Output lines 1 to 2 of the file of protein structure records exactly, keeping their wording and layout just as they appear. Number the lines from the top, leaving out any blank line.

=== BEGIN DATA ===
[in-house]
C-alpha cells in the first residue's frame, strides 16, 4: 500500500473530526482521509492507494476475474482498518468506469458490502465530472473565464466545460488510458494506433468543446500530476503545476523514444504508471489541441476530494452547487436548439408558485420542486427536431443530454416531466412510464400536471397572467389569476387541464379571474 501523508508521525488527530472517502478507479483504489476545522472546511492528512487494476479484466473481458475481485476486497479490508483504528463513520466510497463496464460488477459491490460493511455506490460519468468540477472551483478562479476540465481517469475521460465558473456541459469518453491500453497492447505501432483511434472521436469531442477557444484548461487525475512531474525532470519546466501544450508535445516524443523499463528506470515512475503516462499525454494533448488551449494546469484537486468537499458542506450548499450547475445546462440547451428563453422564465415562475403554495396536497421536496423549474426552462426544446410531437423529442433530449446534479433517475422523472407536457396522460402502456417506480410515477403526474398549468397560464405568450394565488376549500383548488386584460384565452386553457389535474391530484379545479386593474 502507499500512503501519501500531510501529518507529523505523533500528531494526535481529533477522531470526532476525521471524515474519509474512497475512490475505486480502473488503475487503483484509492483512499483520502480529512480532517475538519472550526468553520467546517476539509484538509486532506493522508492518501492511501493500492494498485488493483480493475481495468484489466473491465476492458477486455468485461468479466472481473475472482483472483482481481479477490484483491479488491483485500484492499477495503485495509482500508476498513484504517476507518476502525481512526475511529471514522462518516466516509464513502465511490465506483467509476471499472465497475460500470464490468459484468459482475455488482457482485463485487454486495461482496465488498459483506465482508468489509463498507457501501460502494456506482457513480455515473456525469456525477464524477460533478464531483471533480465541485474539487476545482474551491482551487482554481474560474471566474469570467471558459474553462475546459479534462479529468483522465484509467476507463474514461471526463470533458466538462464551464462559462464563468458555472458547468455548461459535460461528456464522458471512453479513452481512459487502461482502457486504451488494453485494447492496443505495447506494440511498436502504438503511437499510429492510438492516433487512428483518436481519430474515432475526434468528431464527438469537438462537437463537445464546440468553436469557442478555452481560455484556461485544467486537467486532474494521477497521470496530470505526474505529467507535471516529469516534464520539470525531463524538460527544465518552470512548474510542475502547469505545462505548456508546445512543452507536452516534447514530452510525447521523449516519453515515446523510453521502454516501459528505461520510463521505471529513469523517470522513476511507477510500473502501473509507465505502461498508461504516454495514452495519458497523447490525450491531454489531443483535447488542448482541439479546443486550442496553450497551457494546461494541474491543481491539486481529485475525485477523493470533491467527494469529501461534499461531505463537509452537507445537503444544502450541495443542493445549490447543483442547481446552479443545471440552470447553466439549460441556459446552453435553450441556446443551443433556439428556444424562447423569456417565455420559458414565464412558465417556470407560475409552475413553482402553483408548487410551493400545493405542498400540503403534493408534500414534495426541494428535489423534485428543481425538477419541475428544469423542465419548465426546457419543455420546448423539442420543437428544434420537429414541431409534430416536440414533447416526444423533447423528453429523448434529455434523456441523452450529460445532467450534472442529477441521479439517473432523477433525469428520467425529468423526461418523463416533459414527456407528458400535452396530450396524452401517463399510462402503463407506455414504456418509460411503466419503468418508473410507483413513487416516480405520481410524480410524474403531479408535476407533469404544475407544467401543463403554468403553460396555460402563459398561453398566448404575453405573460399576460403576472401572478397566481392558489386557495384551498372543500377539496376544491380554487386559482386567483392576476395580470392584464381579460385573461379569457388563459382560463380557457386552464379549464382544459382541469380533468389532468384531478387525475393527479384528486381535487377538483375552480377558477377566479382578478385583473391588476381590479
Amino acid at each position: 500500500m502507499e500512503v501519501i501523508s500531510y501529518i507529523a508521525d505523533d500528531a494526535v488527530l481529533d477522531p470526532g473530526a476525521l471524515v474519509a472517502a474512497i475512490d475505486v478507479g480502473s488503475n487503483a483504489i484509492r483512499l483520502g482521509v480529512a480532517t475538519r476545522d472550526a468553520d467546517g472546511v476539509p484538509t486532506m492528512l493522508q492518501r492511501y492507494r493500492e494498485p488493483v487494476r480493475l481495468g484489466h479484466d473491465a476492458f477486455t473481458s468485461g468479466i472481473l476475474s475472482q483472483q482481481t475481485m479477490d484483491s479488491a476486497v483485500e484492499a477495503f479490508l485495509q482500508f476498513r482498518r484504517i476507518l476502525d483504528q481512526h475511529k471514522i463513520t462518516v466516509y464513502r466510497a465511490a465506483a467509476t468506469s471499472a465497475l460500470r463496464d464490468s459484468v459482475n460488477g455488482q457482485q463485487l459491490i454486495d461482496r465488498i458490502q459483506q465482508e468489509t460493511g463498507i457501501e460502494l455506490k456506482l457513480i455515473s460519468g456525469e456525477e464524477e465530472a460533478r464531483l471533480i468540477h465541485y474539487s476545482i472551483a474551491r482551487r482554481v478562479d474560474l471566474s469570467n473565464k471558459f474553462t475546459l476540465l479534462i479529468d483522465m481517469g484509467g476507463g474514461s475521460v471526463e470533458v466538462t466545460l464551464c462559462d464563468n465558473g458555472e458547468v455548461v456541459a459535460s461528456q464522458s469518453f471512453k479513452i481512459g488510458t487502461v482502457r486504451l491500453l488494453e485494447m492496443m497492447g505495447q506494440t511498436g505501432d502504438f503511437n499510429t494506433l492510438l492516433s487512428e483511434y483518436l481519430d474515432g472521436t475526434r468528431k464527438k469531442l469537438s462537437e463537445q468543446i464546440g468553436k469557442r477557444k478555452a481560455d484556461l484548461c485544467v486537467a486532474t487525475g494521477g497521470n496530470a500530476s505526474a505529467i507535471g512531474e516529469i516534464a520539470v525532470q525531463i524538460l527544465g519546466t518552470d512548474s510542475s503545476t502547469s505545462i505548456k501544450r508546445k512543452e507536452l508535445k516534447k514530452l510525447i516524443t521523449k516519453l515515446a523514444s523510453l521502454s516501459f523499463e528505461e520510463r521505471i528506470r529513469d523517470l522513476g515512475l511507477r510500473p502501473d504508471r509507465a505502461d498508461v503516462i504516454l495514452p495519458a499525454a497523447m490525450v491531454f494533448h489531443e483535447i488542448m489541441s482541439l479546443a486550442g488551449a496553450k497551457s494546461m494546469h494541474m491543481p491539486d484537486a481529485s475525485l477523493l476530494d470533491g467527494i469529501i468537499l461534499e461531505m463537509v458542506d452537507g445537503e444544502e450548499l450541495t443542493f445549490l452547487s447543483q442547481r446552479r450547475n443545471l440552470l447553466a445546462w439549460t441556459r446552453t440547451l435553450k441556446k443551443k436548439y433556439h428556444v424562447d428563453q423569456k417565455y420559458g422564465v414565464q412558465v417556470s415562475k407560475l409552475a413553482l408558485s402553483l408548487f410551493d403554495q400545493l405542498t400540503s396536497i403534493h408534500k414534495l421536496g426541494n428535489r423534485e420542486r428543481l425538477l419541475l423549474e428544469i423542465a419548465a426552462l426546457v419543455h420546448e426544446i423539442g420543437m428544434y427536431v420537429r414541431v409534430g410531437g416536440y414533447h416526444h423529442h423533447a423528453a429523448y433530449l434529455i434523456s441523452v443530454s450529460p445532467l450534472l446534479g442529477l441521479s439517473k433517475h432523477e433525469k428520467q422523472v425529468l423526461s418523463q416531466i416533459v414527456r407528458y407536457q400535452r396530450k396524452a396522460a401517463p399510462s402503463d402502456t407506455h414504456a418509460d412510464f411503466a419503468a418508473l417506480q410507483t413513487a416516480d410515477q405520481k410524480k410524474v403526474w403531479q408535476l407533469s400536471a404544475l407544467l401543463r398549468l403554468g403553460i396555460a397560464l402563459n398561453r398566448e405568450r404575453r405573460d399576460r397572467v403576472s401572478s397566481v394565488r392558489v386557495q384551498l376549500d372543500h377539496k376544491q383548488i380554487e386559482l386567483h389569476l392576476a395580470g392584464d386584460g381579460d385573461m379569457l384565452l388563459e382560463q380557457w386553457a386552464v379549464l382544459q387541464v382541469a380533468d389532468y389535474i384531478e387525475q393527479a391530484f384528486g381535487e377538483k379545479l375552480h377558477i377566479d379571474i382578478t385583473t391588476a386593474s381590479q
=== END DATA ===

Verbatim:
[in-house]
C-alpha cells in the first residue's frame, strides 16, 4: 500500500473530526482521509492507494476475474482498518468506469458490502465530472473565464466545460488510458494506433468543446500530476503545476523514444504508471489541441476530494452547487436548439408558485420542486427536431443530454416531466412510464400536471397572467389569476387541464379571474 501523508508521525488527530472517502478507479483504489476545522472546511492528512487494476479484466473481458475481485476486497479490508483504528463513520466510497463496464460488477459491490460493511455506490460519468468540477472551483478562479476540465481517469475521460465558473456541459469518453491500453497492447505501432483511434472521436469531442477557444484548461487525475512531474525532470519546466501544450508535445516524443523499463528506470515512475503516462499525454494533448488551449494546469484537486468537499458542506450548499450547475445546462440547451428563453422564465415562475403554495396536497421536496423549474426552462426544446410531437423529442433530449446534479433517475422523472407536457396522460402502456417506480410515477403526474398549468397560464405568450394565488376549500383548488386584460384565452386553457389535474391530484379545479386593474 502507499500512503501519501500531510501529518507529523505523533500528531494526535481529533477522531470526532476525521471524515474519509474512497475512490475505486480502473488503475487503483484509492483512499483520502480529512480532517475538519472550526468553520467546517476539509484538509486532506493522508492518501492511501493500492494498485488493483480493475481495468484489466473491465476492458477486455468485461468479466472481473475472482483472483482481481479477490484483491479488491483485500484492499477495503485495509482500508476498513484504517476507518476502525481512526475511529471514522462518516466516509464513502465511490465506483467509476471499472465497475460500470464490468459484468459482475455488482457482485463485487454486495461482496465488498459483506465482508468489509463498507457501501460502494456506482457513480455515473456525469456525477464524477460533478464531483471533480465541485474539487476545482474551491482551487482554481474560474471566474469570467471558459474553462475546459479534462479529468483522465484509467476507463474514461471526463470533458466538462464551464462559462464563468458555472458547468455548461459535460461528456464522458471512453479513452481512459487502461482502457486504451488494453485494447492496443505495447506494440511498436502504438503511437499510429492510438492516433487512428483518436481519430474515432475526434468528431464527438469537438462537437463537445464546440468553436469557442478555452481560455484556461485544467486537467486532474494521477497521470496530470505526474505529467507535471516529469516534464520539470525531463524538460527544465518552470512548474510542475502547469505545462505548456508546445512543452507536452516534447514530452510525447521523449516519453515515446523510453521502454516501459528505461520510463521505471529513469523517470522513476511507477510500473502501473509507465505502461498508461504516454495514452495519458497523447490525450491531454489531443483535447488542448482541439479546443486550442496553450497551457494546461494541474491543481491539486481529485475525485477523493470533491467527494469529501461534499461531505463537509452537507445537503444544502450541495443542493445549490447543483442547481446552479443545471440552470447553466439549460441556459446552453435553450441556446443551443433556439428556444424562447423569456417565455420559458414565464412558465417556470407560475409552475413553482402553483408548487410551493400545493405542498400540503403534493408534500414534495426541494428535489423534485428543481425538477419541475428544469423542465419548465426546457419543455420546448423539442420543437428544434420537429414541431409534430416536440414533447416526444423533447423528453429523448434529455434523456441523452450529460445532467450534472442529477441521479439517473432523477433525469428520467425529468423526461418523463416533459414527456407528458400535452396530450396524452401517463399510462402503463407506455414504456418509460411503466419503468418508473410507483413513487416516480405520481410524480410524474403531479408535476407533469404544475407544467401543463403554468403553460396555460402563459398561453398566448404575453405573460399576460403576472401572478397566481392558489386557495384551498372543500377539496376544491380554487386559482386567483392576476395580470392584464381579460385573461379569457388563459382560463380557457386552464379549464382544459382541469380533468389532468384531478387525475393527479384528486381535487377538483375552480377558477377566479382578478385583473391588476381590479